Early on I did a post on Proposition 32 which I support. But since the election is coming up I wanted to add my thoughts on the rest of the rest. My general rule of thumb for all initiatives is to vote no unless there is a compelling reason to vote yes.
Propositions 30 and 38 - The budget of the state of California is a mess. It has been for more than a decade. That is caused in part by irresponsible actions by our elected officials including Governor Brown''s two predecessors and the current legislature and, yes, even the current governor. An example, going forward on the high speed rail boondoggle when the budget is unbalanced. But there are many more examples. A good deal of the blame for our budget mess comes from spending but another major reason is the volatility in our revenue base. Both 30 and 38 would add to that problem. The chart at the left came from a report by the Legislative Analyst early in the last decade, if anything, the problem pointed out by the LAO has increased.
The Economist challenged the Governor's tactic to make an explicit demand that if we do not vote for his tax increase education will suffer "Californians are already highly taxed; but they prize education, and Mr
Brown’s gun-to-the-temple tactic may yet see Prop 30 through. Some
opponents suggest that even if it fails, the trigger-cuts could be
avoided by tweaking the budget after November. But Mr Brown has denied
this so emphatically that it is hard to see him going back on his word."
We have heard this claim a thousand times before, perhaps beginning with his first term as Governor when he did the 180 on Proposition 13. Had the Governor put together an initiative which addressed the tax problem, even if it raised more revenue, I would be a strong supporter but he did not. Polling on 38 shows it losing badly; it should. Polling on 30 shows it declining in support; while I am not happy about the position we have been put in on this measure, the only logical vote is no.
Proposition 31 - This is a series of governmental reforms including the suggestion that we create a two year budget. But there are some other provisions that a just plain silly. Surprisingly the League of Women Voters is against this hodgepodge, and I find myself in agreement.
Proposition 33 - Californians made a huge mistake when they adopted a proposal by Harvey Rosenfeld (Prop 103) which altered our insurance statutes, including creating an elected insurance commissioner and creating a bizarre set of new standards on which to write auto insurance. This change would allow insurance companies to give a benefit to consumers (even people who are switching coverage) for persisting with coverage. A better idea would be to repeal 103 but that is unlikely to happen so this small step is in the right direction.
Proposition 34 - This would repeal the death penalty and would substitute instead life in prison without the possibility of parole. This is not a moral issue for me (although it influences my thinking), it is a financial one. The death penalty is applied unevenly, almost randomly; the costs of maintaining the current system are huge. We should simply move on.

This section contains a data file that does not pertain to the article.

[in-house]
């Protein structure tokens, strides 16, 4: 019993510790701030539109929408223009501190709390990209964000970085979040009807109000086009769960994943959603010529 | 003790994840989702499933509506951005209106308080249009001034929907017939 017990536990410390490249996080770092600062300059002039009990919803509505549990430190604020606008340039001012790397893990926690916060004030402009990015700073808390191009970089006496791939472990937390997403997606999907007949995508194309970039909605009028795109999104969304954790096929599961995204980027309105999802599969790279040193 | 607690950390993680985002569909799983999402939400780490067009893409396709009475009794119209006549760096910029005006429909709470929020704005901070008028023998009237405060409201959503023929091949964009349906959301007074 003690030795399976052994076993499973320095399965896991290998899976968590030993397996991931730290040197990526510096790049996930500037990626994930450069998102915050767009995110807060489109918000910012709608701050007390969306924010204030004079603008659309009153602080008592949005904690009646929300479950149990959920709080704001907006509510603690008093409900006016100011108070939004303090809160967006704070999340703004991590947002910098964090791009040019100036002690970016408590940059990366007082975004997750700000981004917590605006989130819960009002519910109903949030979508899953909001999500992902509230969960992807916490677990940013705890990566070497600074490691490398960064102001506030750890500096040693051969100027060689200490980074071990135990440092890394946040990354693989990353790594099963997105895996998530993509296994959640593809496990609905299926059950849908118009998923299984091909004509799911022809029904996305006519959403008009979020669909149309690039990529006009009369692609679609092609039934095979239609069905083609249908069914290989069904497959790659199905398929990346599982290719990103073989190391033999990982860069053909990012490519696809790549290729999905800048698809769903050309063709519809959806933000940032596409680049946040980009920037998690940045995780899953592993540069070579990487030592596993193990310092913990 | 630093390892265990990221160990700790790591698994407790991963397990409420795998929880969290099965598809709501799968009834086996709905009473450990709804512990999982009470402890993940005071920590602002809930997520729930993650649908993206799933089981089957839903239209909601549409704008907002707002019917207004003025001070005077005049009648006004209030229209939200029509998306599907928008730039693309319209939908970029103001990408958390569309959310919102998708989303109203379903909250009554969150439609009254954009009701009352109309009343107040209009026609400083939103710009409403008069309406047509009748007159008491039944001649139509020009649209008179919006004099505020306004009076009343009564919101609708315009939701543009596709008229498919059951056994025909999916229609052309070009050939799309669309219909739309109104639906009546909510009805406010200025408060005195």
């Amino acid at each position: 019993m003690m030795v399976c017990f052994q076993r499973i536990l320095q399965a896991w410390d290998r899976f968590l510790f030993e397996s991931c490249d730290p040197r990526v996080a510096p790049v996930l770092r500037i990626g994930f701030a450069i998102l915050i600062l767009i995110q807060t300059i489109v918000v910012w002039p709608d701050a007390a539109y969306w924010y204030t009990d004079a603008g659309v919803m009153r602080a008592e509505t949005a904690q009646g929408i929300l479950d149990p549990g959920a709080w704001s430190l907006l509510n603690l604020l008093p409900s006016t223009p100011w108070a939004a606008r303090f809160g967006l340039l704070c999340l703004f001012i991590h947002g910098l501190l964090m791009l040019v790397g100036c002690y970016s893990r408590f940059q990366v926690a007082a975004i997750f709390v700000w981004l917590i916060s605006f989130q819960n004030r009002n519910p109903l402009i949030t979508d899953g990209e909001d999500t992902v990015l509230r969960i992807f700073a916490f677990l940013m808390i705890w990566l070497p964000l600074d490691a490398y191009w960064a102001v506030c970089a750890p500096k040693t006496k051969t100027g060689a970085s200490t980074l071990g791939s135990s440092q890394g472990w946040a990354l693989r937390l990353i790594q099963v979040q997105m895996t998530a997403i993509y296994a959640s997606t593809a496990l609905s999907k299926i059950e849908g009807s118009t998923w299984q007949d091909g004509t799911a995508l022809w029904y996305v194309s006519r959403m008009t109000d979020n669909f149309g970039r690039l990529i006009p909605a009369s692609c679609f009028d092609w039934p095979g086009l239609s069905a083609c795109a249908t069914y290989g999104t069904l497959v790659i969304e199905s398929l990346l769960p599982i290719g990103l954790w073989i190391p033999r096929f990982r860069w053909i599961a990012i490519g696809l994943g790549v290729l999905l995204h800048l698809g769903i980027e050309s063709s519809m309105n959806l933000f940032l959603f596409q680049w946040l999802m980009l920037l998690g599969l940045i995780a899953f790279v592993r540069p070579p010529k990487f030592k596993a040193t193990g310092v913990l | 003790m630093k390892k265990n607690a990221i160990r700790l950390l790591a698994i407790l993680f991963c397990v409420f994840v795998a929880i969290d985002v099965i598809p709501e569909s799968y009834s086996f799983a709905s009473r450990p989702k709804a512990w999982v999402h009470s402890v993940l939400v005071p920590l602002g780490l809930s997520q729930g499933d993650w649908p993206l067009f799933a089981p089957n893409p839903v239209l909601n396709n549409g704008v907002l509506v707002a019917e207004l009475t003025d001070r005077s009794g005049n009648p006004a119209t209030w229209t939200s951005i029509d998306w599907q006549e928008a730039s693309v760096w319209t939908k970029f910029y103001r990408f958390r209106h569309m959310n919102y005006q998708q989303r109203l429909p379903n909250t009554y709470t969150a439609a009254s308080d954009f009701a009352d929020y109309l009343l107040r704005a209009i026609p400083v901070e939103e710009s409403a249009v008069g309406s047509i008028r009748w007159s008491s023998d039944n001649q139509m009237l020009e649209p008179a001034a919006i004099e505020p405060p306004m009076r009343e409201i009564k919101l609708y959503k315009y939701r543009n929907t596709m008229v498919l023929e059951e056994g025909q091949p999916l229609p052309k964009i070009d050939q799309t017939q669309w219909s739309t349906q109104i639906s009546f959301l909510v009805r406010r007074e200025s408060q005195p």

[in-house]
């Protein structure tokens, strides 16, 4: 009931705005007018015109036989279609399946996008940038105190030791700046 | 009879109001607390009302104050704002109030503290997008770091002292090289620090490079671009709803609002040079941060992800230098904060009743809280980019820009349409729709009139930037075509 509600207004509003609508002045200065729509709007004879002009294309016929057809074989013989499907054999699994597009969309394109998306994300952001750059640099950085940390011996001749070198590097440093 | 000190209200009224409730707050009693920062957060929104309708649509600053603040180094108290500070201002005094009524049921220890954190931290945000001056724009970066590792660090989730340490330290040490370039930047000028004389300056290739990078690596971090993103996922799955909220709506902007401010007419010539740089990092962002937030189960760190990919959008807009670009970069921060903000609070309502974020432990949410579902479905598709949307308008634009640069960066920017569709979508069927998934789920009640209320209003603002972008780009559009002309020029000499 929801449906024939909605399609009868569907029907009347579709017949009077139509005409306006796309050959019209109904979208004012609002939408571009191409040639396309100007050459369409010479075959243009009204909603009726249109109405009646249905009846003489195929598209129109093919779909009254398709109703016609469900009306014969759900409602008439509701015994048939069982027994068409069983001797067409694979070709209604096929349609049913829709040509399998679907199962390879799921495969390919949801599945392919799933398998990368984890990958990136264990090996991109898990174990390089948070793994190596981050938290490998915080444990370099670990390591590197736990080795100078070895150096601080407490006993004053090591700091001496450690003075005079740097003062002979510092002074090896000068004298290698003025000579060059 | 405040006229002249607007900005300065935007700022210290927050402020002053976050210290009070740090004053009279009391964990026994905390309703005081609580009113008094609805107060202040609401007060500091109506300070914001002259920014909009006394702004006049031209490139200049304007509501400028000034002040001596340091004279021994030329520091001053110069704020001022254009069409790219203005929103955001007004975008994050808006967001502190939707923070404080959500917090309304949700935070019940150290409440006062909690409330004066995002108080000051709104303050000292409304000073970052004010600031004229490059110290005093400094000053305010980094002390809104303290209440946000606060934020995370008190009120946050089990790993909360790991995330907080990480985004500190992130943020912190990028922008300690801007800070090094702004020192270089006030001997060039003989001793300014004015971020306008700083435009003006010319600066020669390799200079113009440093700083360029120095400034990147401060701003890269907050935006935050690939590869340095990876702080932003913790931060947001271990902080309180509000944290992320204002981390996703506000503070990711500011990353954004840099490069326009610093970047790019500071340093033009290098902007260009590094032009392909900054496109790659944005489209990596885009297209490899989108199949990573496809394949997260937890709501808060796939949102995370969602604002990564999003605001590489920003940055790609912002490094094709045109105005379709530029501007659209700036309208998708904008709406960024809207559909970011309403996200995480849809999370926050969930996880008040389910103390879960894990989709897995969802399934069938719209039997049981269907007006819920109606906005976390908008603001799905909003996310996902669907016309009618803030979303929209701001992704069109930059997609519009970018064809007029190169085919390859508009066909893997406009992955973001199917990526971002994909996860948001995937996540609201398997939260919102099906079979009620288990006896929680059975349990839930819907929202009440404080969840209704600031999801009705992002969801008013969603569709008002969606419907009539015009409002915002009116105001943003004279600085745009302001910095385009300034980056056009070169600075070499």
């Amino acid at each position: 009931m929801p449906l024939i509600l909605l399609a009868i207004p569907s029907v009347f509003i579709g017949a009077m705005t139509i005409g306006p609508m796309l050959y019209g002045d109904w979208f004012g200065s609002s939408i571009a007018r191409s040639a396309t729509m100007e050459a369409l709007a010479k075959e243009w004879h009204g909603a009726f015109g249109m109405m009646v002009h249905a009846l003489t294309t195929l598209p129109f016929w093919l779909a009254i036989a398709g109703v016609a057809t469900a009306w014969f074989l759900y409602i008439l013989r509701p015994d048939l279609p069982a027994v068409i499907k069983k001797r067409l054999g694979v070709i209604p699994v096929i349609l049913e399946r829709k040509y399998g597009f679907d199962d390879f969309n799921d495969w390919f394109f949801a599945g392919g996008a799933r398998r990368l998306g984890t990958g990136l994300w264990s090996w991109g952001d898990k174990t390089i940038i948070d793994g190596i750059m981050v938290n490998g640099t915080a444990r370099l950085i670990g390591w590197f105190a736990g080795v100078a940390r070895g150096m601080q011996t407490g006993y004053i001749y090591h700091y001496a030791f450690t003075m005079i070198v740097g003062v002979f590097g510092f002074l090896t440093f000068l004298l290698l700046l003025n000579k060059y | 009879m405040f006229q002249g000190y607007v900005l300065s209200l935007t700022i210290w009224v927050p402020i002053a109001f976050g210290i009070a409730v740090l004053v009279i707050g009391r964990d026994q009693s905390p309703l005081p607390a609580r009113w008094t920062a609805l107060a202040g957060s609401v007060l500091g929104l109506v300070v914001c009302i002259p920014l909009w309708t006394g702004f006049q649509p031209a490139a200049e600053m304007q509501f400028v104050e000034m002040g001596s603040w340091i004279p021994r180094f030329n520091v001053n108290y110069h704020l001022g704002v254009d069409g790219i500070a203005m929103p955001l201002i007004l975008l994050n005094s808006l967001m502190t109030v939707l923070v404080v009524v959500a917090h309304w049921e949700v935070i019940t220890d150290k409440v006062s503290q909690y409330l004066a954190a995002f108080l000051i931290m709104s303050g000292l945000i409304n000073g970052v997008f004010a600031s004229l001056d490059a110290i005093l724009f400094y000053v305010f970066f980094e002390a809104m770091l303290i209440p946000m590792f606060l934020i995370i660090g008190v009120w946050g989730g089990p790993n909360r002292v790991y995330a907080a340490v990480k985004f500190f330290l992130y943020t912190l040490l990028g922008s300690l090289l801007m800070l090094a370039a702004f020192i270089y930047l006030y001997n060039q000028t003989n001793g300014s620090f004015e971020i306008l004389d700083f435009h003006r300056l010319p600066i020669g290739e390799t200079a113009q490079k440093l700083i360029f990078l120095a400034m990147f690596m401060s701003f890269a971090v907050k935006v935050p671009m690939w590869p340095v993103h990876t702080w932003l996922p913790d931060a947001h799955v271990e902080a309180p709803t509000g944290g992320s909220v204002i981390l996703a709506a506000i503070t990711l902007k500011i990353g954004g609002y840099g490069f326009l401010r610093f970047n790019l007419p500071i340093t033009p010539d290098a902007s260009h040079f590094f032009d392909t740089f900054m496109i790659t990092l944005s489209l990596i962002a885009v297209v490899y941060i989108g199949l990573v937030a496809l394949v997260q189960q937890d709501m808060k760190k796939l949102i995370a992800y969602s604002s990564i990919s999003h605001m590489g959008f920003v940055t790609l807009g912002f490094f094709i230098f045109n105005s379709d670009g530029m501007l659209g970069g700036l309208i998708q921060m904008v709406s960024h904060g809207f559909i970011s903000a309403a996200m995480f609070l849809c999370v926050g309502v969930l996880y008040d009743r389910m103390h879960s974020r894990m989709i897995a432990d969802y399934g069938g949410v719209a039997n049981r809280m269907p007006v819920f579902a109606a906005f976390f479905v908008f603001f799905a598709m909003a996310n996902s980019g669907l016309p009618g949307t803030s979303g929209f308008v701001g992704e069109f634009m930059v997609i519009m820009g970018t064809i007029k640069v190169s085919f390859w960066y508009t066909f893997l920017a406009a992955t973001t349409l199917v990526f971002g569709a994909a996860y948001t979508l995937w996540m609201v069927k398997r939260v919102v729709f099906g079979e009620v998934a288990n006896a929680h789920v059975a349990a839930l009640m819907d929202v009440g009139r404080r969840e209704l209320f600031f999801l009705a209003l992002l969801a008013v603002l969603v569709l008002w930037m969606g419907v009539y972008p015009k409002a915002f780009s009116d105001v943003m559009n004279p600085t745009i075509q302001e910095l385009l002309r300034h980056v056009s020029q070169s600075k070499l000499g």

Proposition 37 - This should be called the trial lawyer's relief act. It establishes a complex set of new rules for labeling genetically altered food. But if you read the thing carefully, it exempts some forms of food and includes others. It is junk science put on in part by the trial bar.
Proposition 39 - This is something the legislature should do - deciding the accounting treating for taxation of corporations with operations in several states. But I oppose this measure because it sets up a dedicated fund for "green" projects which seems to have been inserted by the League of Conservation Voters - those tax extortionists were limited in their ability to take revenues out of initiatives but they have found a way to get more dough. This kind of clarification should be done in the legislative process.
Proposition 40 - This is a referendum on part of the redistricting plan (the State Senate). We set up a process and while I am not sure it was perfect, it did follow the rules.
The remaining two - Propositions 35 and 36 would establish new rules on "human trafficking" (35) and would modify the three strikes rule (36). From my view the Three Strikes Rule has been a bonanza for correctional officers but not such a good thing for the rest of us - this would make it explicit that to get the enhanced penalty you need to do three bad things not two and a "tweener" - Law enforcement seems to be against this measure but if it saves money it is a good idea. I will probably end up voting yes. 35 is this year's Animal Farm measure - four legs good, two legs bad. If "human trafficking" is a real problem in the state, then the legislature should consider how to solve it - that is what we pay those folks for and we should let them earn their keep. I will probably vote no on this one.